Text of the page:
The plaintiff bears the burden of establishing-that the defendants are properly subject to the
court's jurisdiction. SeeJ. Mcintyre Mach., Ltd. v. Nicastro, 131 S. Ct. 2780, 2792 (2011) (Breyer,
J., concurring); JCT Pharms., Inc. v. Boehringer Ingelheim Pharms.,
147 F. Supp. 2d 268,
270-71 (D. Del. 2001). When jurisdictional discovery is conducted, there is no jurisdictional
hearing, and the jurisdictional facts are in dispute, the plaintiff must make only a prima facie
showing ofjurisdiction. Celgard, LLCv. SK Innovation Co.,792F.3d 1373, B78 (Fed. Cir. 2015).
"Under the prima facie standard, the court must resolve all factual disputes in.the plaintiff's favor."
Polar Electro, 829 F.3d at 1347-48 (Fed. Cir. 2016).
Although 28 U.S.C. § 1295(a)(l) gives the Federal Circuit authority to review cases involving patent law, the court
respectfully points out that issues concerning personal jurisdiction are not unique to patent cases. The court recognizes
that the Federal Circuit previously articulated a reason for applying its own law to questions of personal jurisdiction:
The issue of personal jurisdiction "is a critical determinant of whether and in what forum a patentee can seek redress
for infringement of its rights." Beverly Hills Fan Co. v. Royal Sovereign Corp., 21F.3d1558, 1564 (Fed. Cir. 1994)
Further, the Federal Circuit has stated that the key reason they apply their own law in the area of personal jurisdiction
is to "promote [their] mandate of achieving national uniformity in the field of patent law" because "[t]he regional
circuits have not reached a uniform approach" to personal jurisdiction and the stream of commerce theory. Id. Time
and again, however, the Federal Circuit has "decline[ d] to decide which version of the stream-of-commerce theory
should apply because ... the result would be the same under all articulations of the stream-of-commerce test." Polar
Electro Oy v. Suunto Oy, 829 F.3d 1343, 1350 (Fed. Cir. 2016). This tasks the district courts with scouring Federal
Circuit precedent to find a case identical to the one before it. Inevitably, there will be key factual differences, leaving
the district courts with little guidance on whether the exercise of personal jurisdiction comports with due process. The
approach to personal jurisdiction within the sphere of patent law is, resultantly, anything but uniform.
Personal jurisdiction is derived from two separate sources: state statutory law and U.S.
constitutional due process. ]named Corp. v. Kuzmak, 249 F.3d 1356, 1359-60 (Fed. Cir. 2001).
The Delaware long-arm statute provides in relevant part:
[A] court may exercise personal jurisdiction over any nonresident,
or a personal representative, who in person or through an agent:
1. Transacts any business or performs any character of
work or service in the State;
3. Causes tortious injury in the State by an act or omission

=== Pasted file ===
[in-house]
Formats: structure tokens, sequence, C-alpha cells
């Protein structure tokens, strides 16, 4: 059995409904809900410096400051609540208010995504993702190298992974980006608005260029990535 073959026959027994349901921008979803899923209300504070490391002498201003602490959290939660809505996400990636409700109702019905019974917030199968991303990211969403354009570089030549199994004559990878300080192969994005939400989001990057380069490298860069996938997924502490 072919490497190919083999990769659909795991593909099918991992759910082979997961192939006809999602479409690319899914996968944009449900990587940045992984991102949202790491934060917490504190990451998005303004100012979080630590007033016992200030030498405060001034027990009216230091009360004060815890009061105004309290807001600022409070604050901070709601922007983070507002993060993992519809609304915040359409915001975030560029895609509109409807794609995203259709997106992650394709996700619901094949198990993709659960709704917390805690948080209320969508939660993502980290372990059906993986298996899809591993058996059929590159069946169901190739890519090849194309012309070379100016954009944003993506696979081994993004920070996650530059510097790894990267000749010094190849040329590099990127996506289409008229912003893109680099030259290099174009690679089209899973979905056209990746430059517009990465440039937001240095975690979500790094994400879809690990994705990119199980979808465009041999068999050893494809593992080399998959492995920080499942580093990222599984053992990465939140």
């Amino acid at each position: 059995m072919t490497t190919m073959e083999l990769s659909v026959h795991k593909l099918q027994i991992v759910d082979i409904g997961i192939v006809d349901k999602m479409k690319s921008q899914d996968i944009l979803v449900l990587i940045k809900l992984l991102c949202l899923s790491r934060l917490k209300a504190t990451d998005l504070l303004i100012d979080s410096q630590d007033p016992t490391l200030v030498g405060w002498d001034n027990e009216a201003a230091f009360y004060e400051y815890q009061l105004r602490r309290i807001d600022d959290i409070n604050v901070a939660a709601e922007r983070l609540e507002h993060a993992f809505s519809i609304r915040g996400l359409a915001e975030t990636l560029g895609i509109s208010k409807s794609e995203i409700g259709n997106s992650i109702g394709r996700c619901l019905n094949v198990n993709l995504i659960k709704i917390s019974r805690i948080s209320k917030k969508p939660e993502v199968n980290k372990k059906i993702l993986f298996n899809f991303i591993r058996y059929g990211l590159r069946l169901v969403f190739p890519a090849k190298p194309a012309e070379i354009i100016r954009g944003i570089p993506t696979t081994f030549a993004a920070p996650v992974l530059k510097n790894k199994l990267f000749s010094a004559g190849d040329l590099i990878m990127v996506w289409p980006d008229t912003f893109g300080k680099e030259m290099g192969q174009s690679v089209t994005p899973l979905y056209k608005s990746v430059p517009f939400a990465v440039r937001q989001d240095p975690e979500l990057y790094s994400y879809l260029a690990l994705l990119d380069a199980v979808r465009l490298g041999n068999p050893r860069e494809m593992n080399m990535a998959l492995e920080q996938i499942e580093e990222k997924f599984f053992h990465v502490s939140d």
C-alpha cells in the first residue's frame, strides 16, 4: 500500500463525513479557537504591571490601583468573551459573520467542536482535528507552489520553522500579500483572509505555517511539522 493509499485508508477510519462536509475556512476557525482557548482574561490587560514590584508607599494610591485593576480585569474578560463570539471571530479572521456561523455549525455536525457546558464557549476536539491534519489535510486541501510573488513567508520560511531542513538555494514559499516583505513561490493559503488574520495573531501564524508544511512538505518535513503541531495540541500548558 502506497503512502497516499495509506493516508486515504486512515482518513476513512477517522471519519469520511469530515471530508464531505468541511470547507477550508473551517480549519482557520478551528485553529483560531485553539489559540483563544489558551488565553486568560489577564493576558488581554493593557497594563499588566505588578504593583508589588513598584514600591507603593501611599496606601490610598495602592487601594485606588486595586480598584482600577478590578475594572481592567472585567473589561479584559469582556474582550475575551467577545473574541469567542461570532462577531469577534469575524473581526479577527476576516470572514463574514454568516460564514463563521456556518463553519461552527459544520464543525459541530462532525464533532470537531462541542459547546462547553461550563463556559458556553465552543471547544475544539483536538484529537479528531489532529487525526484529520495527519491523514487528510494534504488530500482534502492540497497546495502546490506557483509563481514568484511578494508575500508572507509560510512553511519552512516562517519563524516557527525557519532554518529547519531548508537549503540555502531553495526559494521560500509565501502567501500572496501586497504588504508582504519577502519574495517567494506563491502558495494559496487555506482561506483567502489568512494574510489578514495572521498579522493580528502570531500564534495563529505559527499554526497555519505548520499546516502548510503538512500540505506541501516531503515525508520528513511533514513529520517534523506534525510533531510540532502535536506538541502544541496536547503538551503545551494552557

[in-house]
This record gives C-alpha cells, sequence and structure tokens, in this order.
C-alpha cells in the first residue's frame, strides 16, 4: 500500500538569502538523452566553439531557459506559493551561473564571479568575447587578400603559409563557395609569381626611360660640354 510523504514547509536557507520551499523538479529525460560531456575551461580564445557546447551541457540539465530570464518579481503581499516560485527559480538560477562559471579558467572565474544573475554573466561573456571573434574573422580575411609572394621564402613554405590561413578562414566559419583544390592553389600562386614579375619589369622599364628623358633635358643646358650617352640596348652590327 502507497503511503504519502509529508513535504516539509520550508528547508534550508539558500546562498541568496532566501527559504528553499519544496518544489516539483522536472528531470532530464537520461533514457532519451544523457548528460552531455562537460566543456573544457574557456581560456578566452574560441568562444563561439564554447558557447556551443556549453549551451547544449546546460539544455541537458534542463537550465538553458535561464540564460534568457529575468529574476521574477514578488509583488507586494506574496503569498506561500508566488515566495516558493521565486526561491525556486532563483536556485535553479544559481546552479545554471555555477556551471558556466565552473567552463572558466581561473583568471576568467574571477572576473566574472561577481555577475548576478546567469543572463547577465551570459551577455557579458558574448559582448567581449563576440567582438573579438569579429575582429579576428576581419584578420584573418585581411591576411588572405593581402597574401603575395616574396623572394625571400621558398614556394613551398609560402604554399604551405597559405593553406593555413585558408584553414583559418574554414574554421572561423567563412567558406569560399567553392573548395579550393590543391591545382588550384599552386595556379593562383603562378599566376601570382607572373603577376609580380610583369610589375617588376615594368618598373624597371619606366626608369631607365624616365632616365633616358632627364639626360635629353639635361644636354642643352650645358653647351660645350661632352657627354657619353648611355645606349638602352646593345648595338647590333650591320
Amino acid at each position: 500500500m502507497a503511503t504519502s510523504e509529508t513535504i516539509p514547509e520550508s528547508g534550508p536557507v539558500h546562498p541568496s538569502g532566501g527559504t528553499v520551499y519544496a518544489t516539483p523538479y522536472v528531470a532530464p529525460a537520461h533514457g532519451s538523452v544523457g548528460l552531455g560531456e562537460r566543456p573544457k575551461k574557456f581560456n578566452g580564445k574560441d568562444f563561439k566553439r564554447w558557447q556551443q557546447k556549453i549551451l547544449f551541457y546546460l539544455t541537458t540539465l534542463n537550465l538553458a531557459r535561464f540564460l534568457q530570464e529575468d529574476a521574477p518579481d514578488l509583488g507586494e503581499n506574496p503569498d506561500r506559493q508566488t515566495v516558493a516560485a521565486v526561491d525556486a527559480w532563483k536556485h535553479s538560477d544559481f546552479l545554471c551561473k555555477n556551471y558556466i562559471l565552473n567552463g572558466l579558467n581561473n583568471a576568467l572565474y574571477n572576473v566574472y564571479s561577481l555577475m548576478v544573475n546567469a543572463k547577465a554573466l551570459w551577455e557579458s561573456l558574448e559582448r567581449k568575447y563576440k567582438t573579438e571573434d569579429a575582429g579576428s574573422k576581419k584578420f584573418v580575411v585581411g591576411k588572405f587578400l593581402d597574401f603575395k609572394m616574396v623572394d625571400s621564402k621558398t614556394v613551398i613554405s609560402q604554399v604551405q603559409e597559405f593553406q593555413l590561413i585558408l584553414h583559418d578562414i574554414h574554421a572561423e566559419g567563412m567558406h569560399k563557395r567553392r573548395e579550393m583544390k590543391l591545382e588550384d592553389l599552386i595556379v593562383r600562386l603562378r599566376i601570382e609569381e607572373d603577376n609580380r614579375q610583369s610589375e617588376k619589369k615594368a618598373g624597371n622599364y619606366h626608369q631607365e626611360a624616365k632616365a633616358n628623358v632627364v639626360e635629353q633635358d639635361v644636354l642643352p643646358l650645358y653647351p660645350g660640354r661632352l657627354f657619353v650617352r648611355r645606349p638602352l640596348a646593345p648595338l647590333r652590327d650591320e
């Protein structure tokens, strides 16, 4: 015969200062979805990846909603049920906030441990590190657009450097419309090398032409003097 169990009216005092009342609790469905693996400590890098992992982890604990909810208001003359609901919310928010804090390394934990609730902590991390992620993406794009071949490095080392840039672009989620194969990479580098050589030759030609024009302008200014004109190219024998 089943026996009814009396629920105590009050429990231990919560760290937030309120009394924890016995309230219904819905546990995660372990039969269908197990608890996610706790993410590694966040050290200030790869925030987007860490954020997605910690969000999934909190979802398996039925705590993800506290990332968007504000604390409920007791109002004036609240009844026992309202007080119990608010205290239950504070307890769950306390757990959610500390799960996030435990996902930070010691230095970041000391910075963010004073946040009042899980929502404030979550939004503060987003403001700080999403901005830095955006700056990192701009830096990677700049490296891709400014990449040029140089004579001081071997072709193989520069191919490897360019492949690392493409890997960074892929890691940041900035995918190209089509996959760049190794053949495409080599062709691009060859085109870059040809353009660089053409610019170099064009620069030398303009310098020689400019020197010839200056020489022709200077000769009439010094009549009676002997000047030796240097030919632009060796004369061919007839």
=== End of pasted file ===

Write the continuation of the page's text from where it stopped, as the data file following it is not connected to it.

in this State;
4. Causes tortious injury in the State or outside of the State
by an act or omission outside the State if the person
regularly does or solicits business, engages in any other
persistent course of conduct in the State or derives
substantial revenue from services, or things used or
consumed in the State;
Del. Code Ann. tit. 10, § 3104(c). The statute has been construed "broadly to conferjurisdiction
to the maximum extent possible under the Due Process Clause." Merck & Co., Inc. v. Barr Labs.,
Inc., 179 F. Supp. 2d 368, 372 (D. Del. 2002) (citing Hercules Inc. v. Leu Trust & Banldng
Ltd., 611A.2d476, 480-81 (Del. 1992)).
Due process must also support the exercise of personal jurisdiction. In addition to a
showing of "purposeful minimum contacts," due process requires that the exercise of personal
jurisdiction be "reasonable and fair." Nuance Commc'ns, Inc. v. Abbyy Software House, 626 F.3d
1222, 1231 (Fed. Cir. 2010). "While the plaintiff bears the burden to establish minimum contacts,
upon [that] showing, defendants must prove that the exercise of jurisdiction is unreasonable."
Elecs. For Imaging, Inc. v. Coyle, 340 F.3d 1344, 1350 (Fed. Cir. 2003). To determine whether
exercise of jurisdiction is unreasonable, courts may evaluate: (1) "the burden on the defendant;"
(2) "the forum State's interest in adjudicating the dispute;" (3) "the plaintiff's interest in obtaining
convenient and effective relief;" (4) "the interstate judicial system's interest in obtaining the most
efficient resolution of controversies;" and (5) the "shared interest of the several States in furthering
fundamental substantive social policies." World-Wide Volkswagen Corp. v. Woodson, 444 U.S.
286, 292 (1980) (internal citations omitted). It will be a rare case where a court finds minimum
contacts, but also finds that maintenance of the suit would offend "traditional notions of fair play
and substantial justice." Int'! Shoe Co. v. State of Wash., Office of Unemployment Comp. &
Placement, 326 U.S. 310, 316 (1945). Nonetheless, the facts must be weighed on a case-by-case
basis to determine whether personal jurisdiction is fair and reasonable. "The 'quality and nature'
of an interstate transaction may sometimes be so 'random,' fortuitious,' or 'attentuated' that it
cannot fairly be said that the potential defendant 'should reasonably anticipate being haled into
court' in another jurisdiction." Burger King Corp. v. Rudzewicz, 471 U.S. 462, 486 (1985)
(quoting World-Wide Volkswagen Corp. v. Woodson, 444 U.S. 286, 297 (1980)).
Once a court finds that minimum contacts exist between the defendant and the forum State,
the court must then consider those contacts "in light of other factors to determine whether the
assertion of personal jurisdiction would comport with 'fair play and substantial justice.'" Burger
King Corp., 471 U.S. at 476 (quoting International Shoe Co., 326 U.S. at 320. Although the Court
has endorsed a five factor test to ascertain the reasonableness of exercising jurisdiction, the Court
has also noted that it "long ago rejected the notion that personal jurisdiction might turn on
'mechanical tests,"' Id. at478 (quoting International.Shoe, 326 U.S. at 319), and instead teaches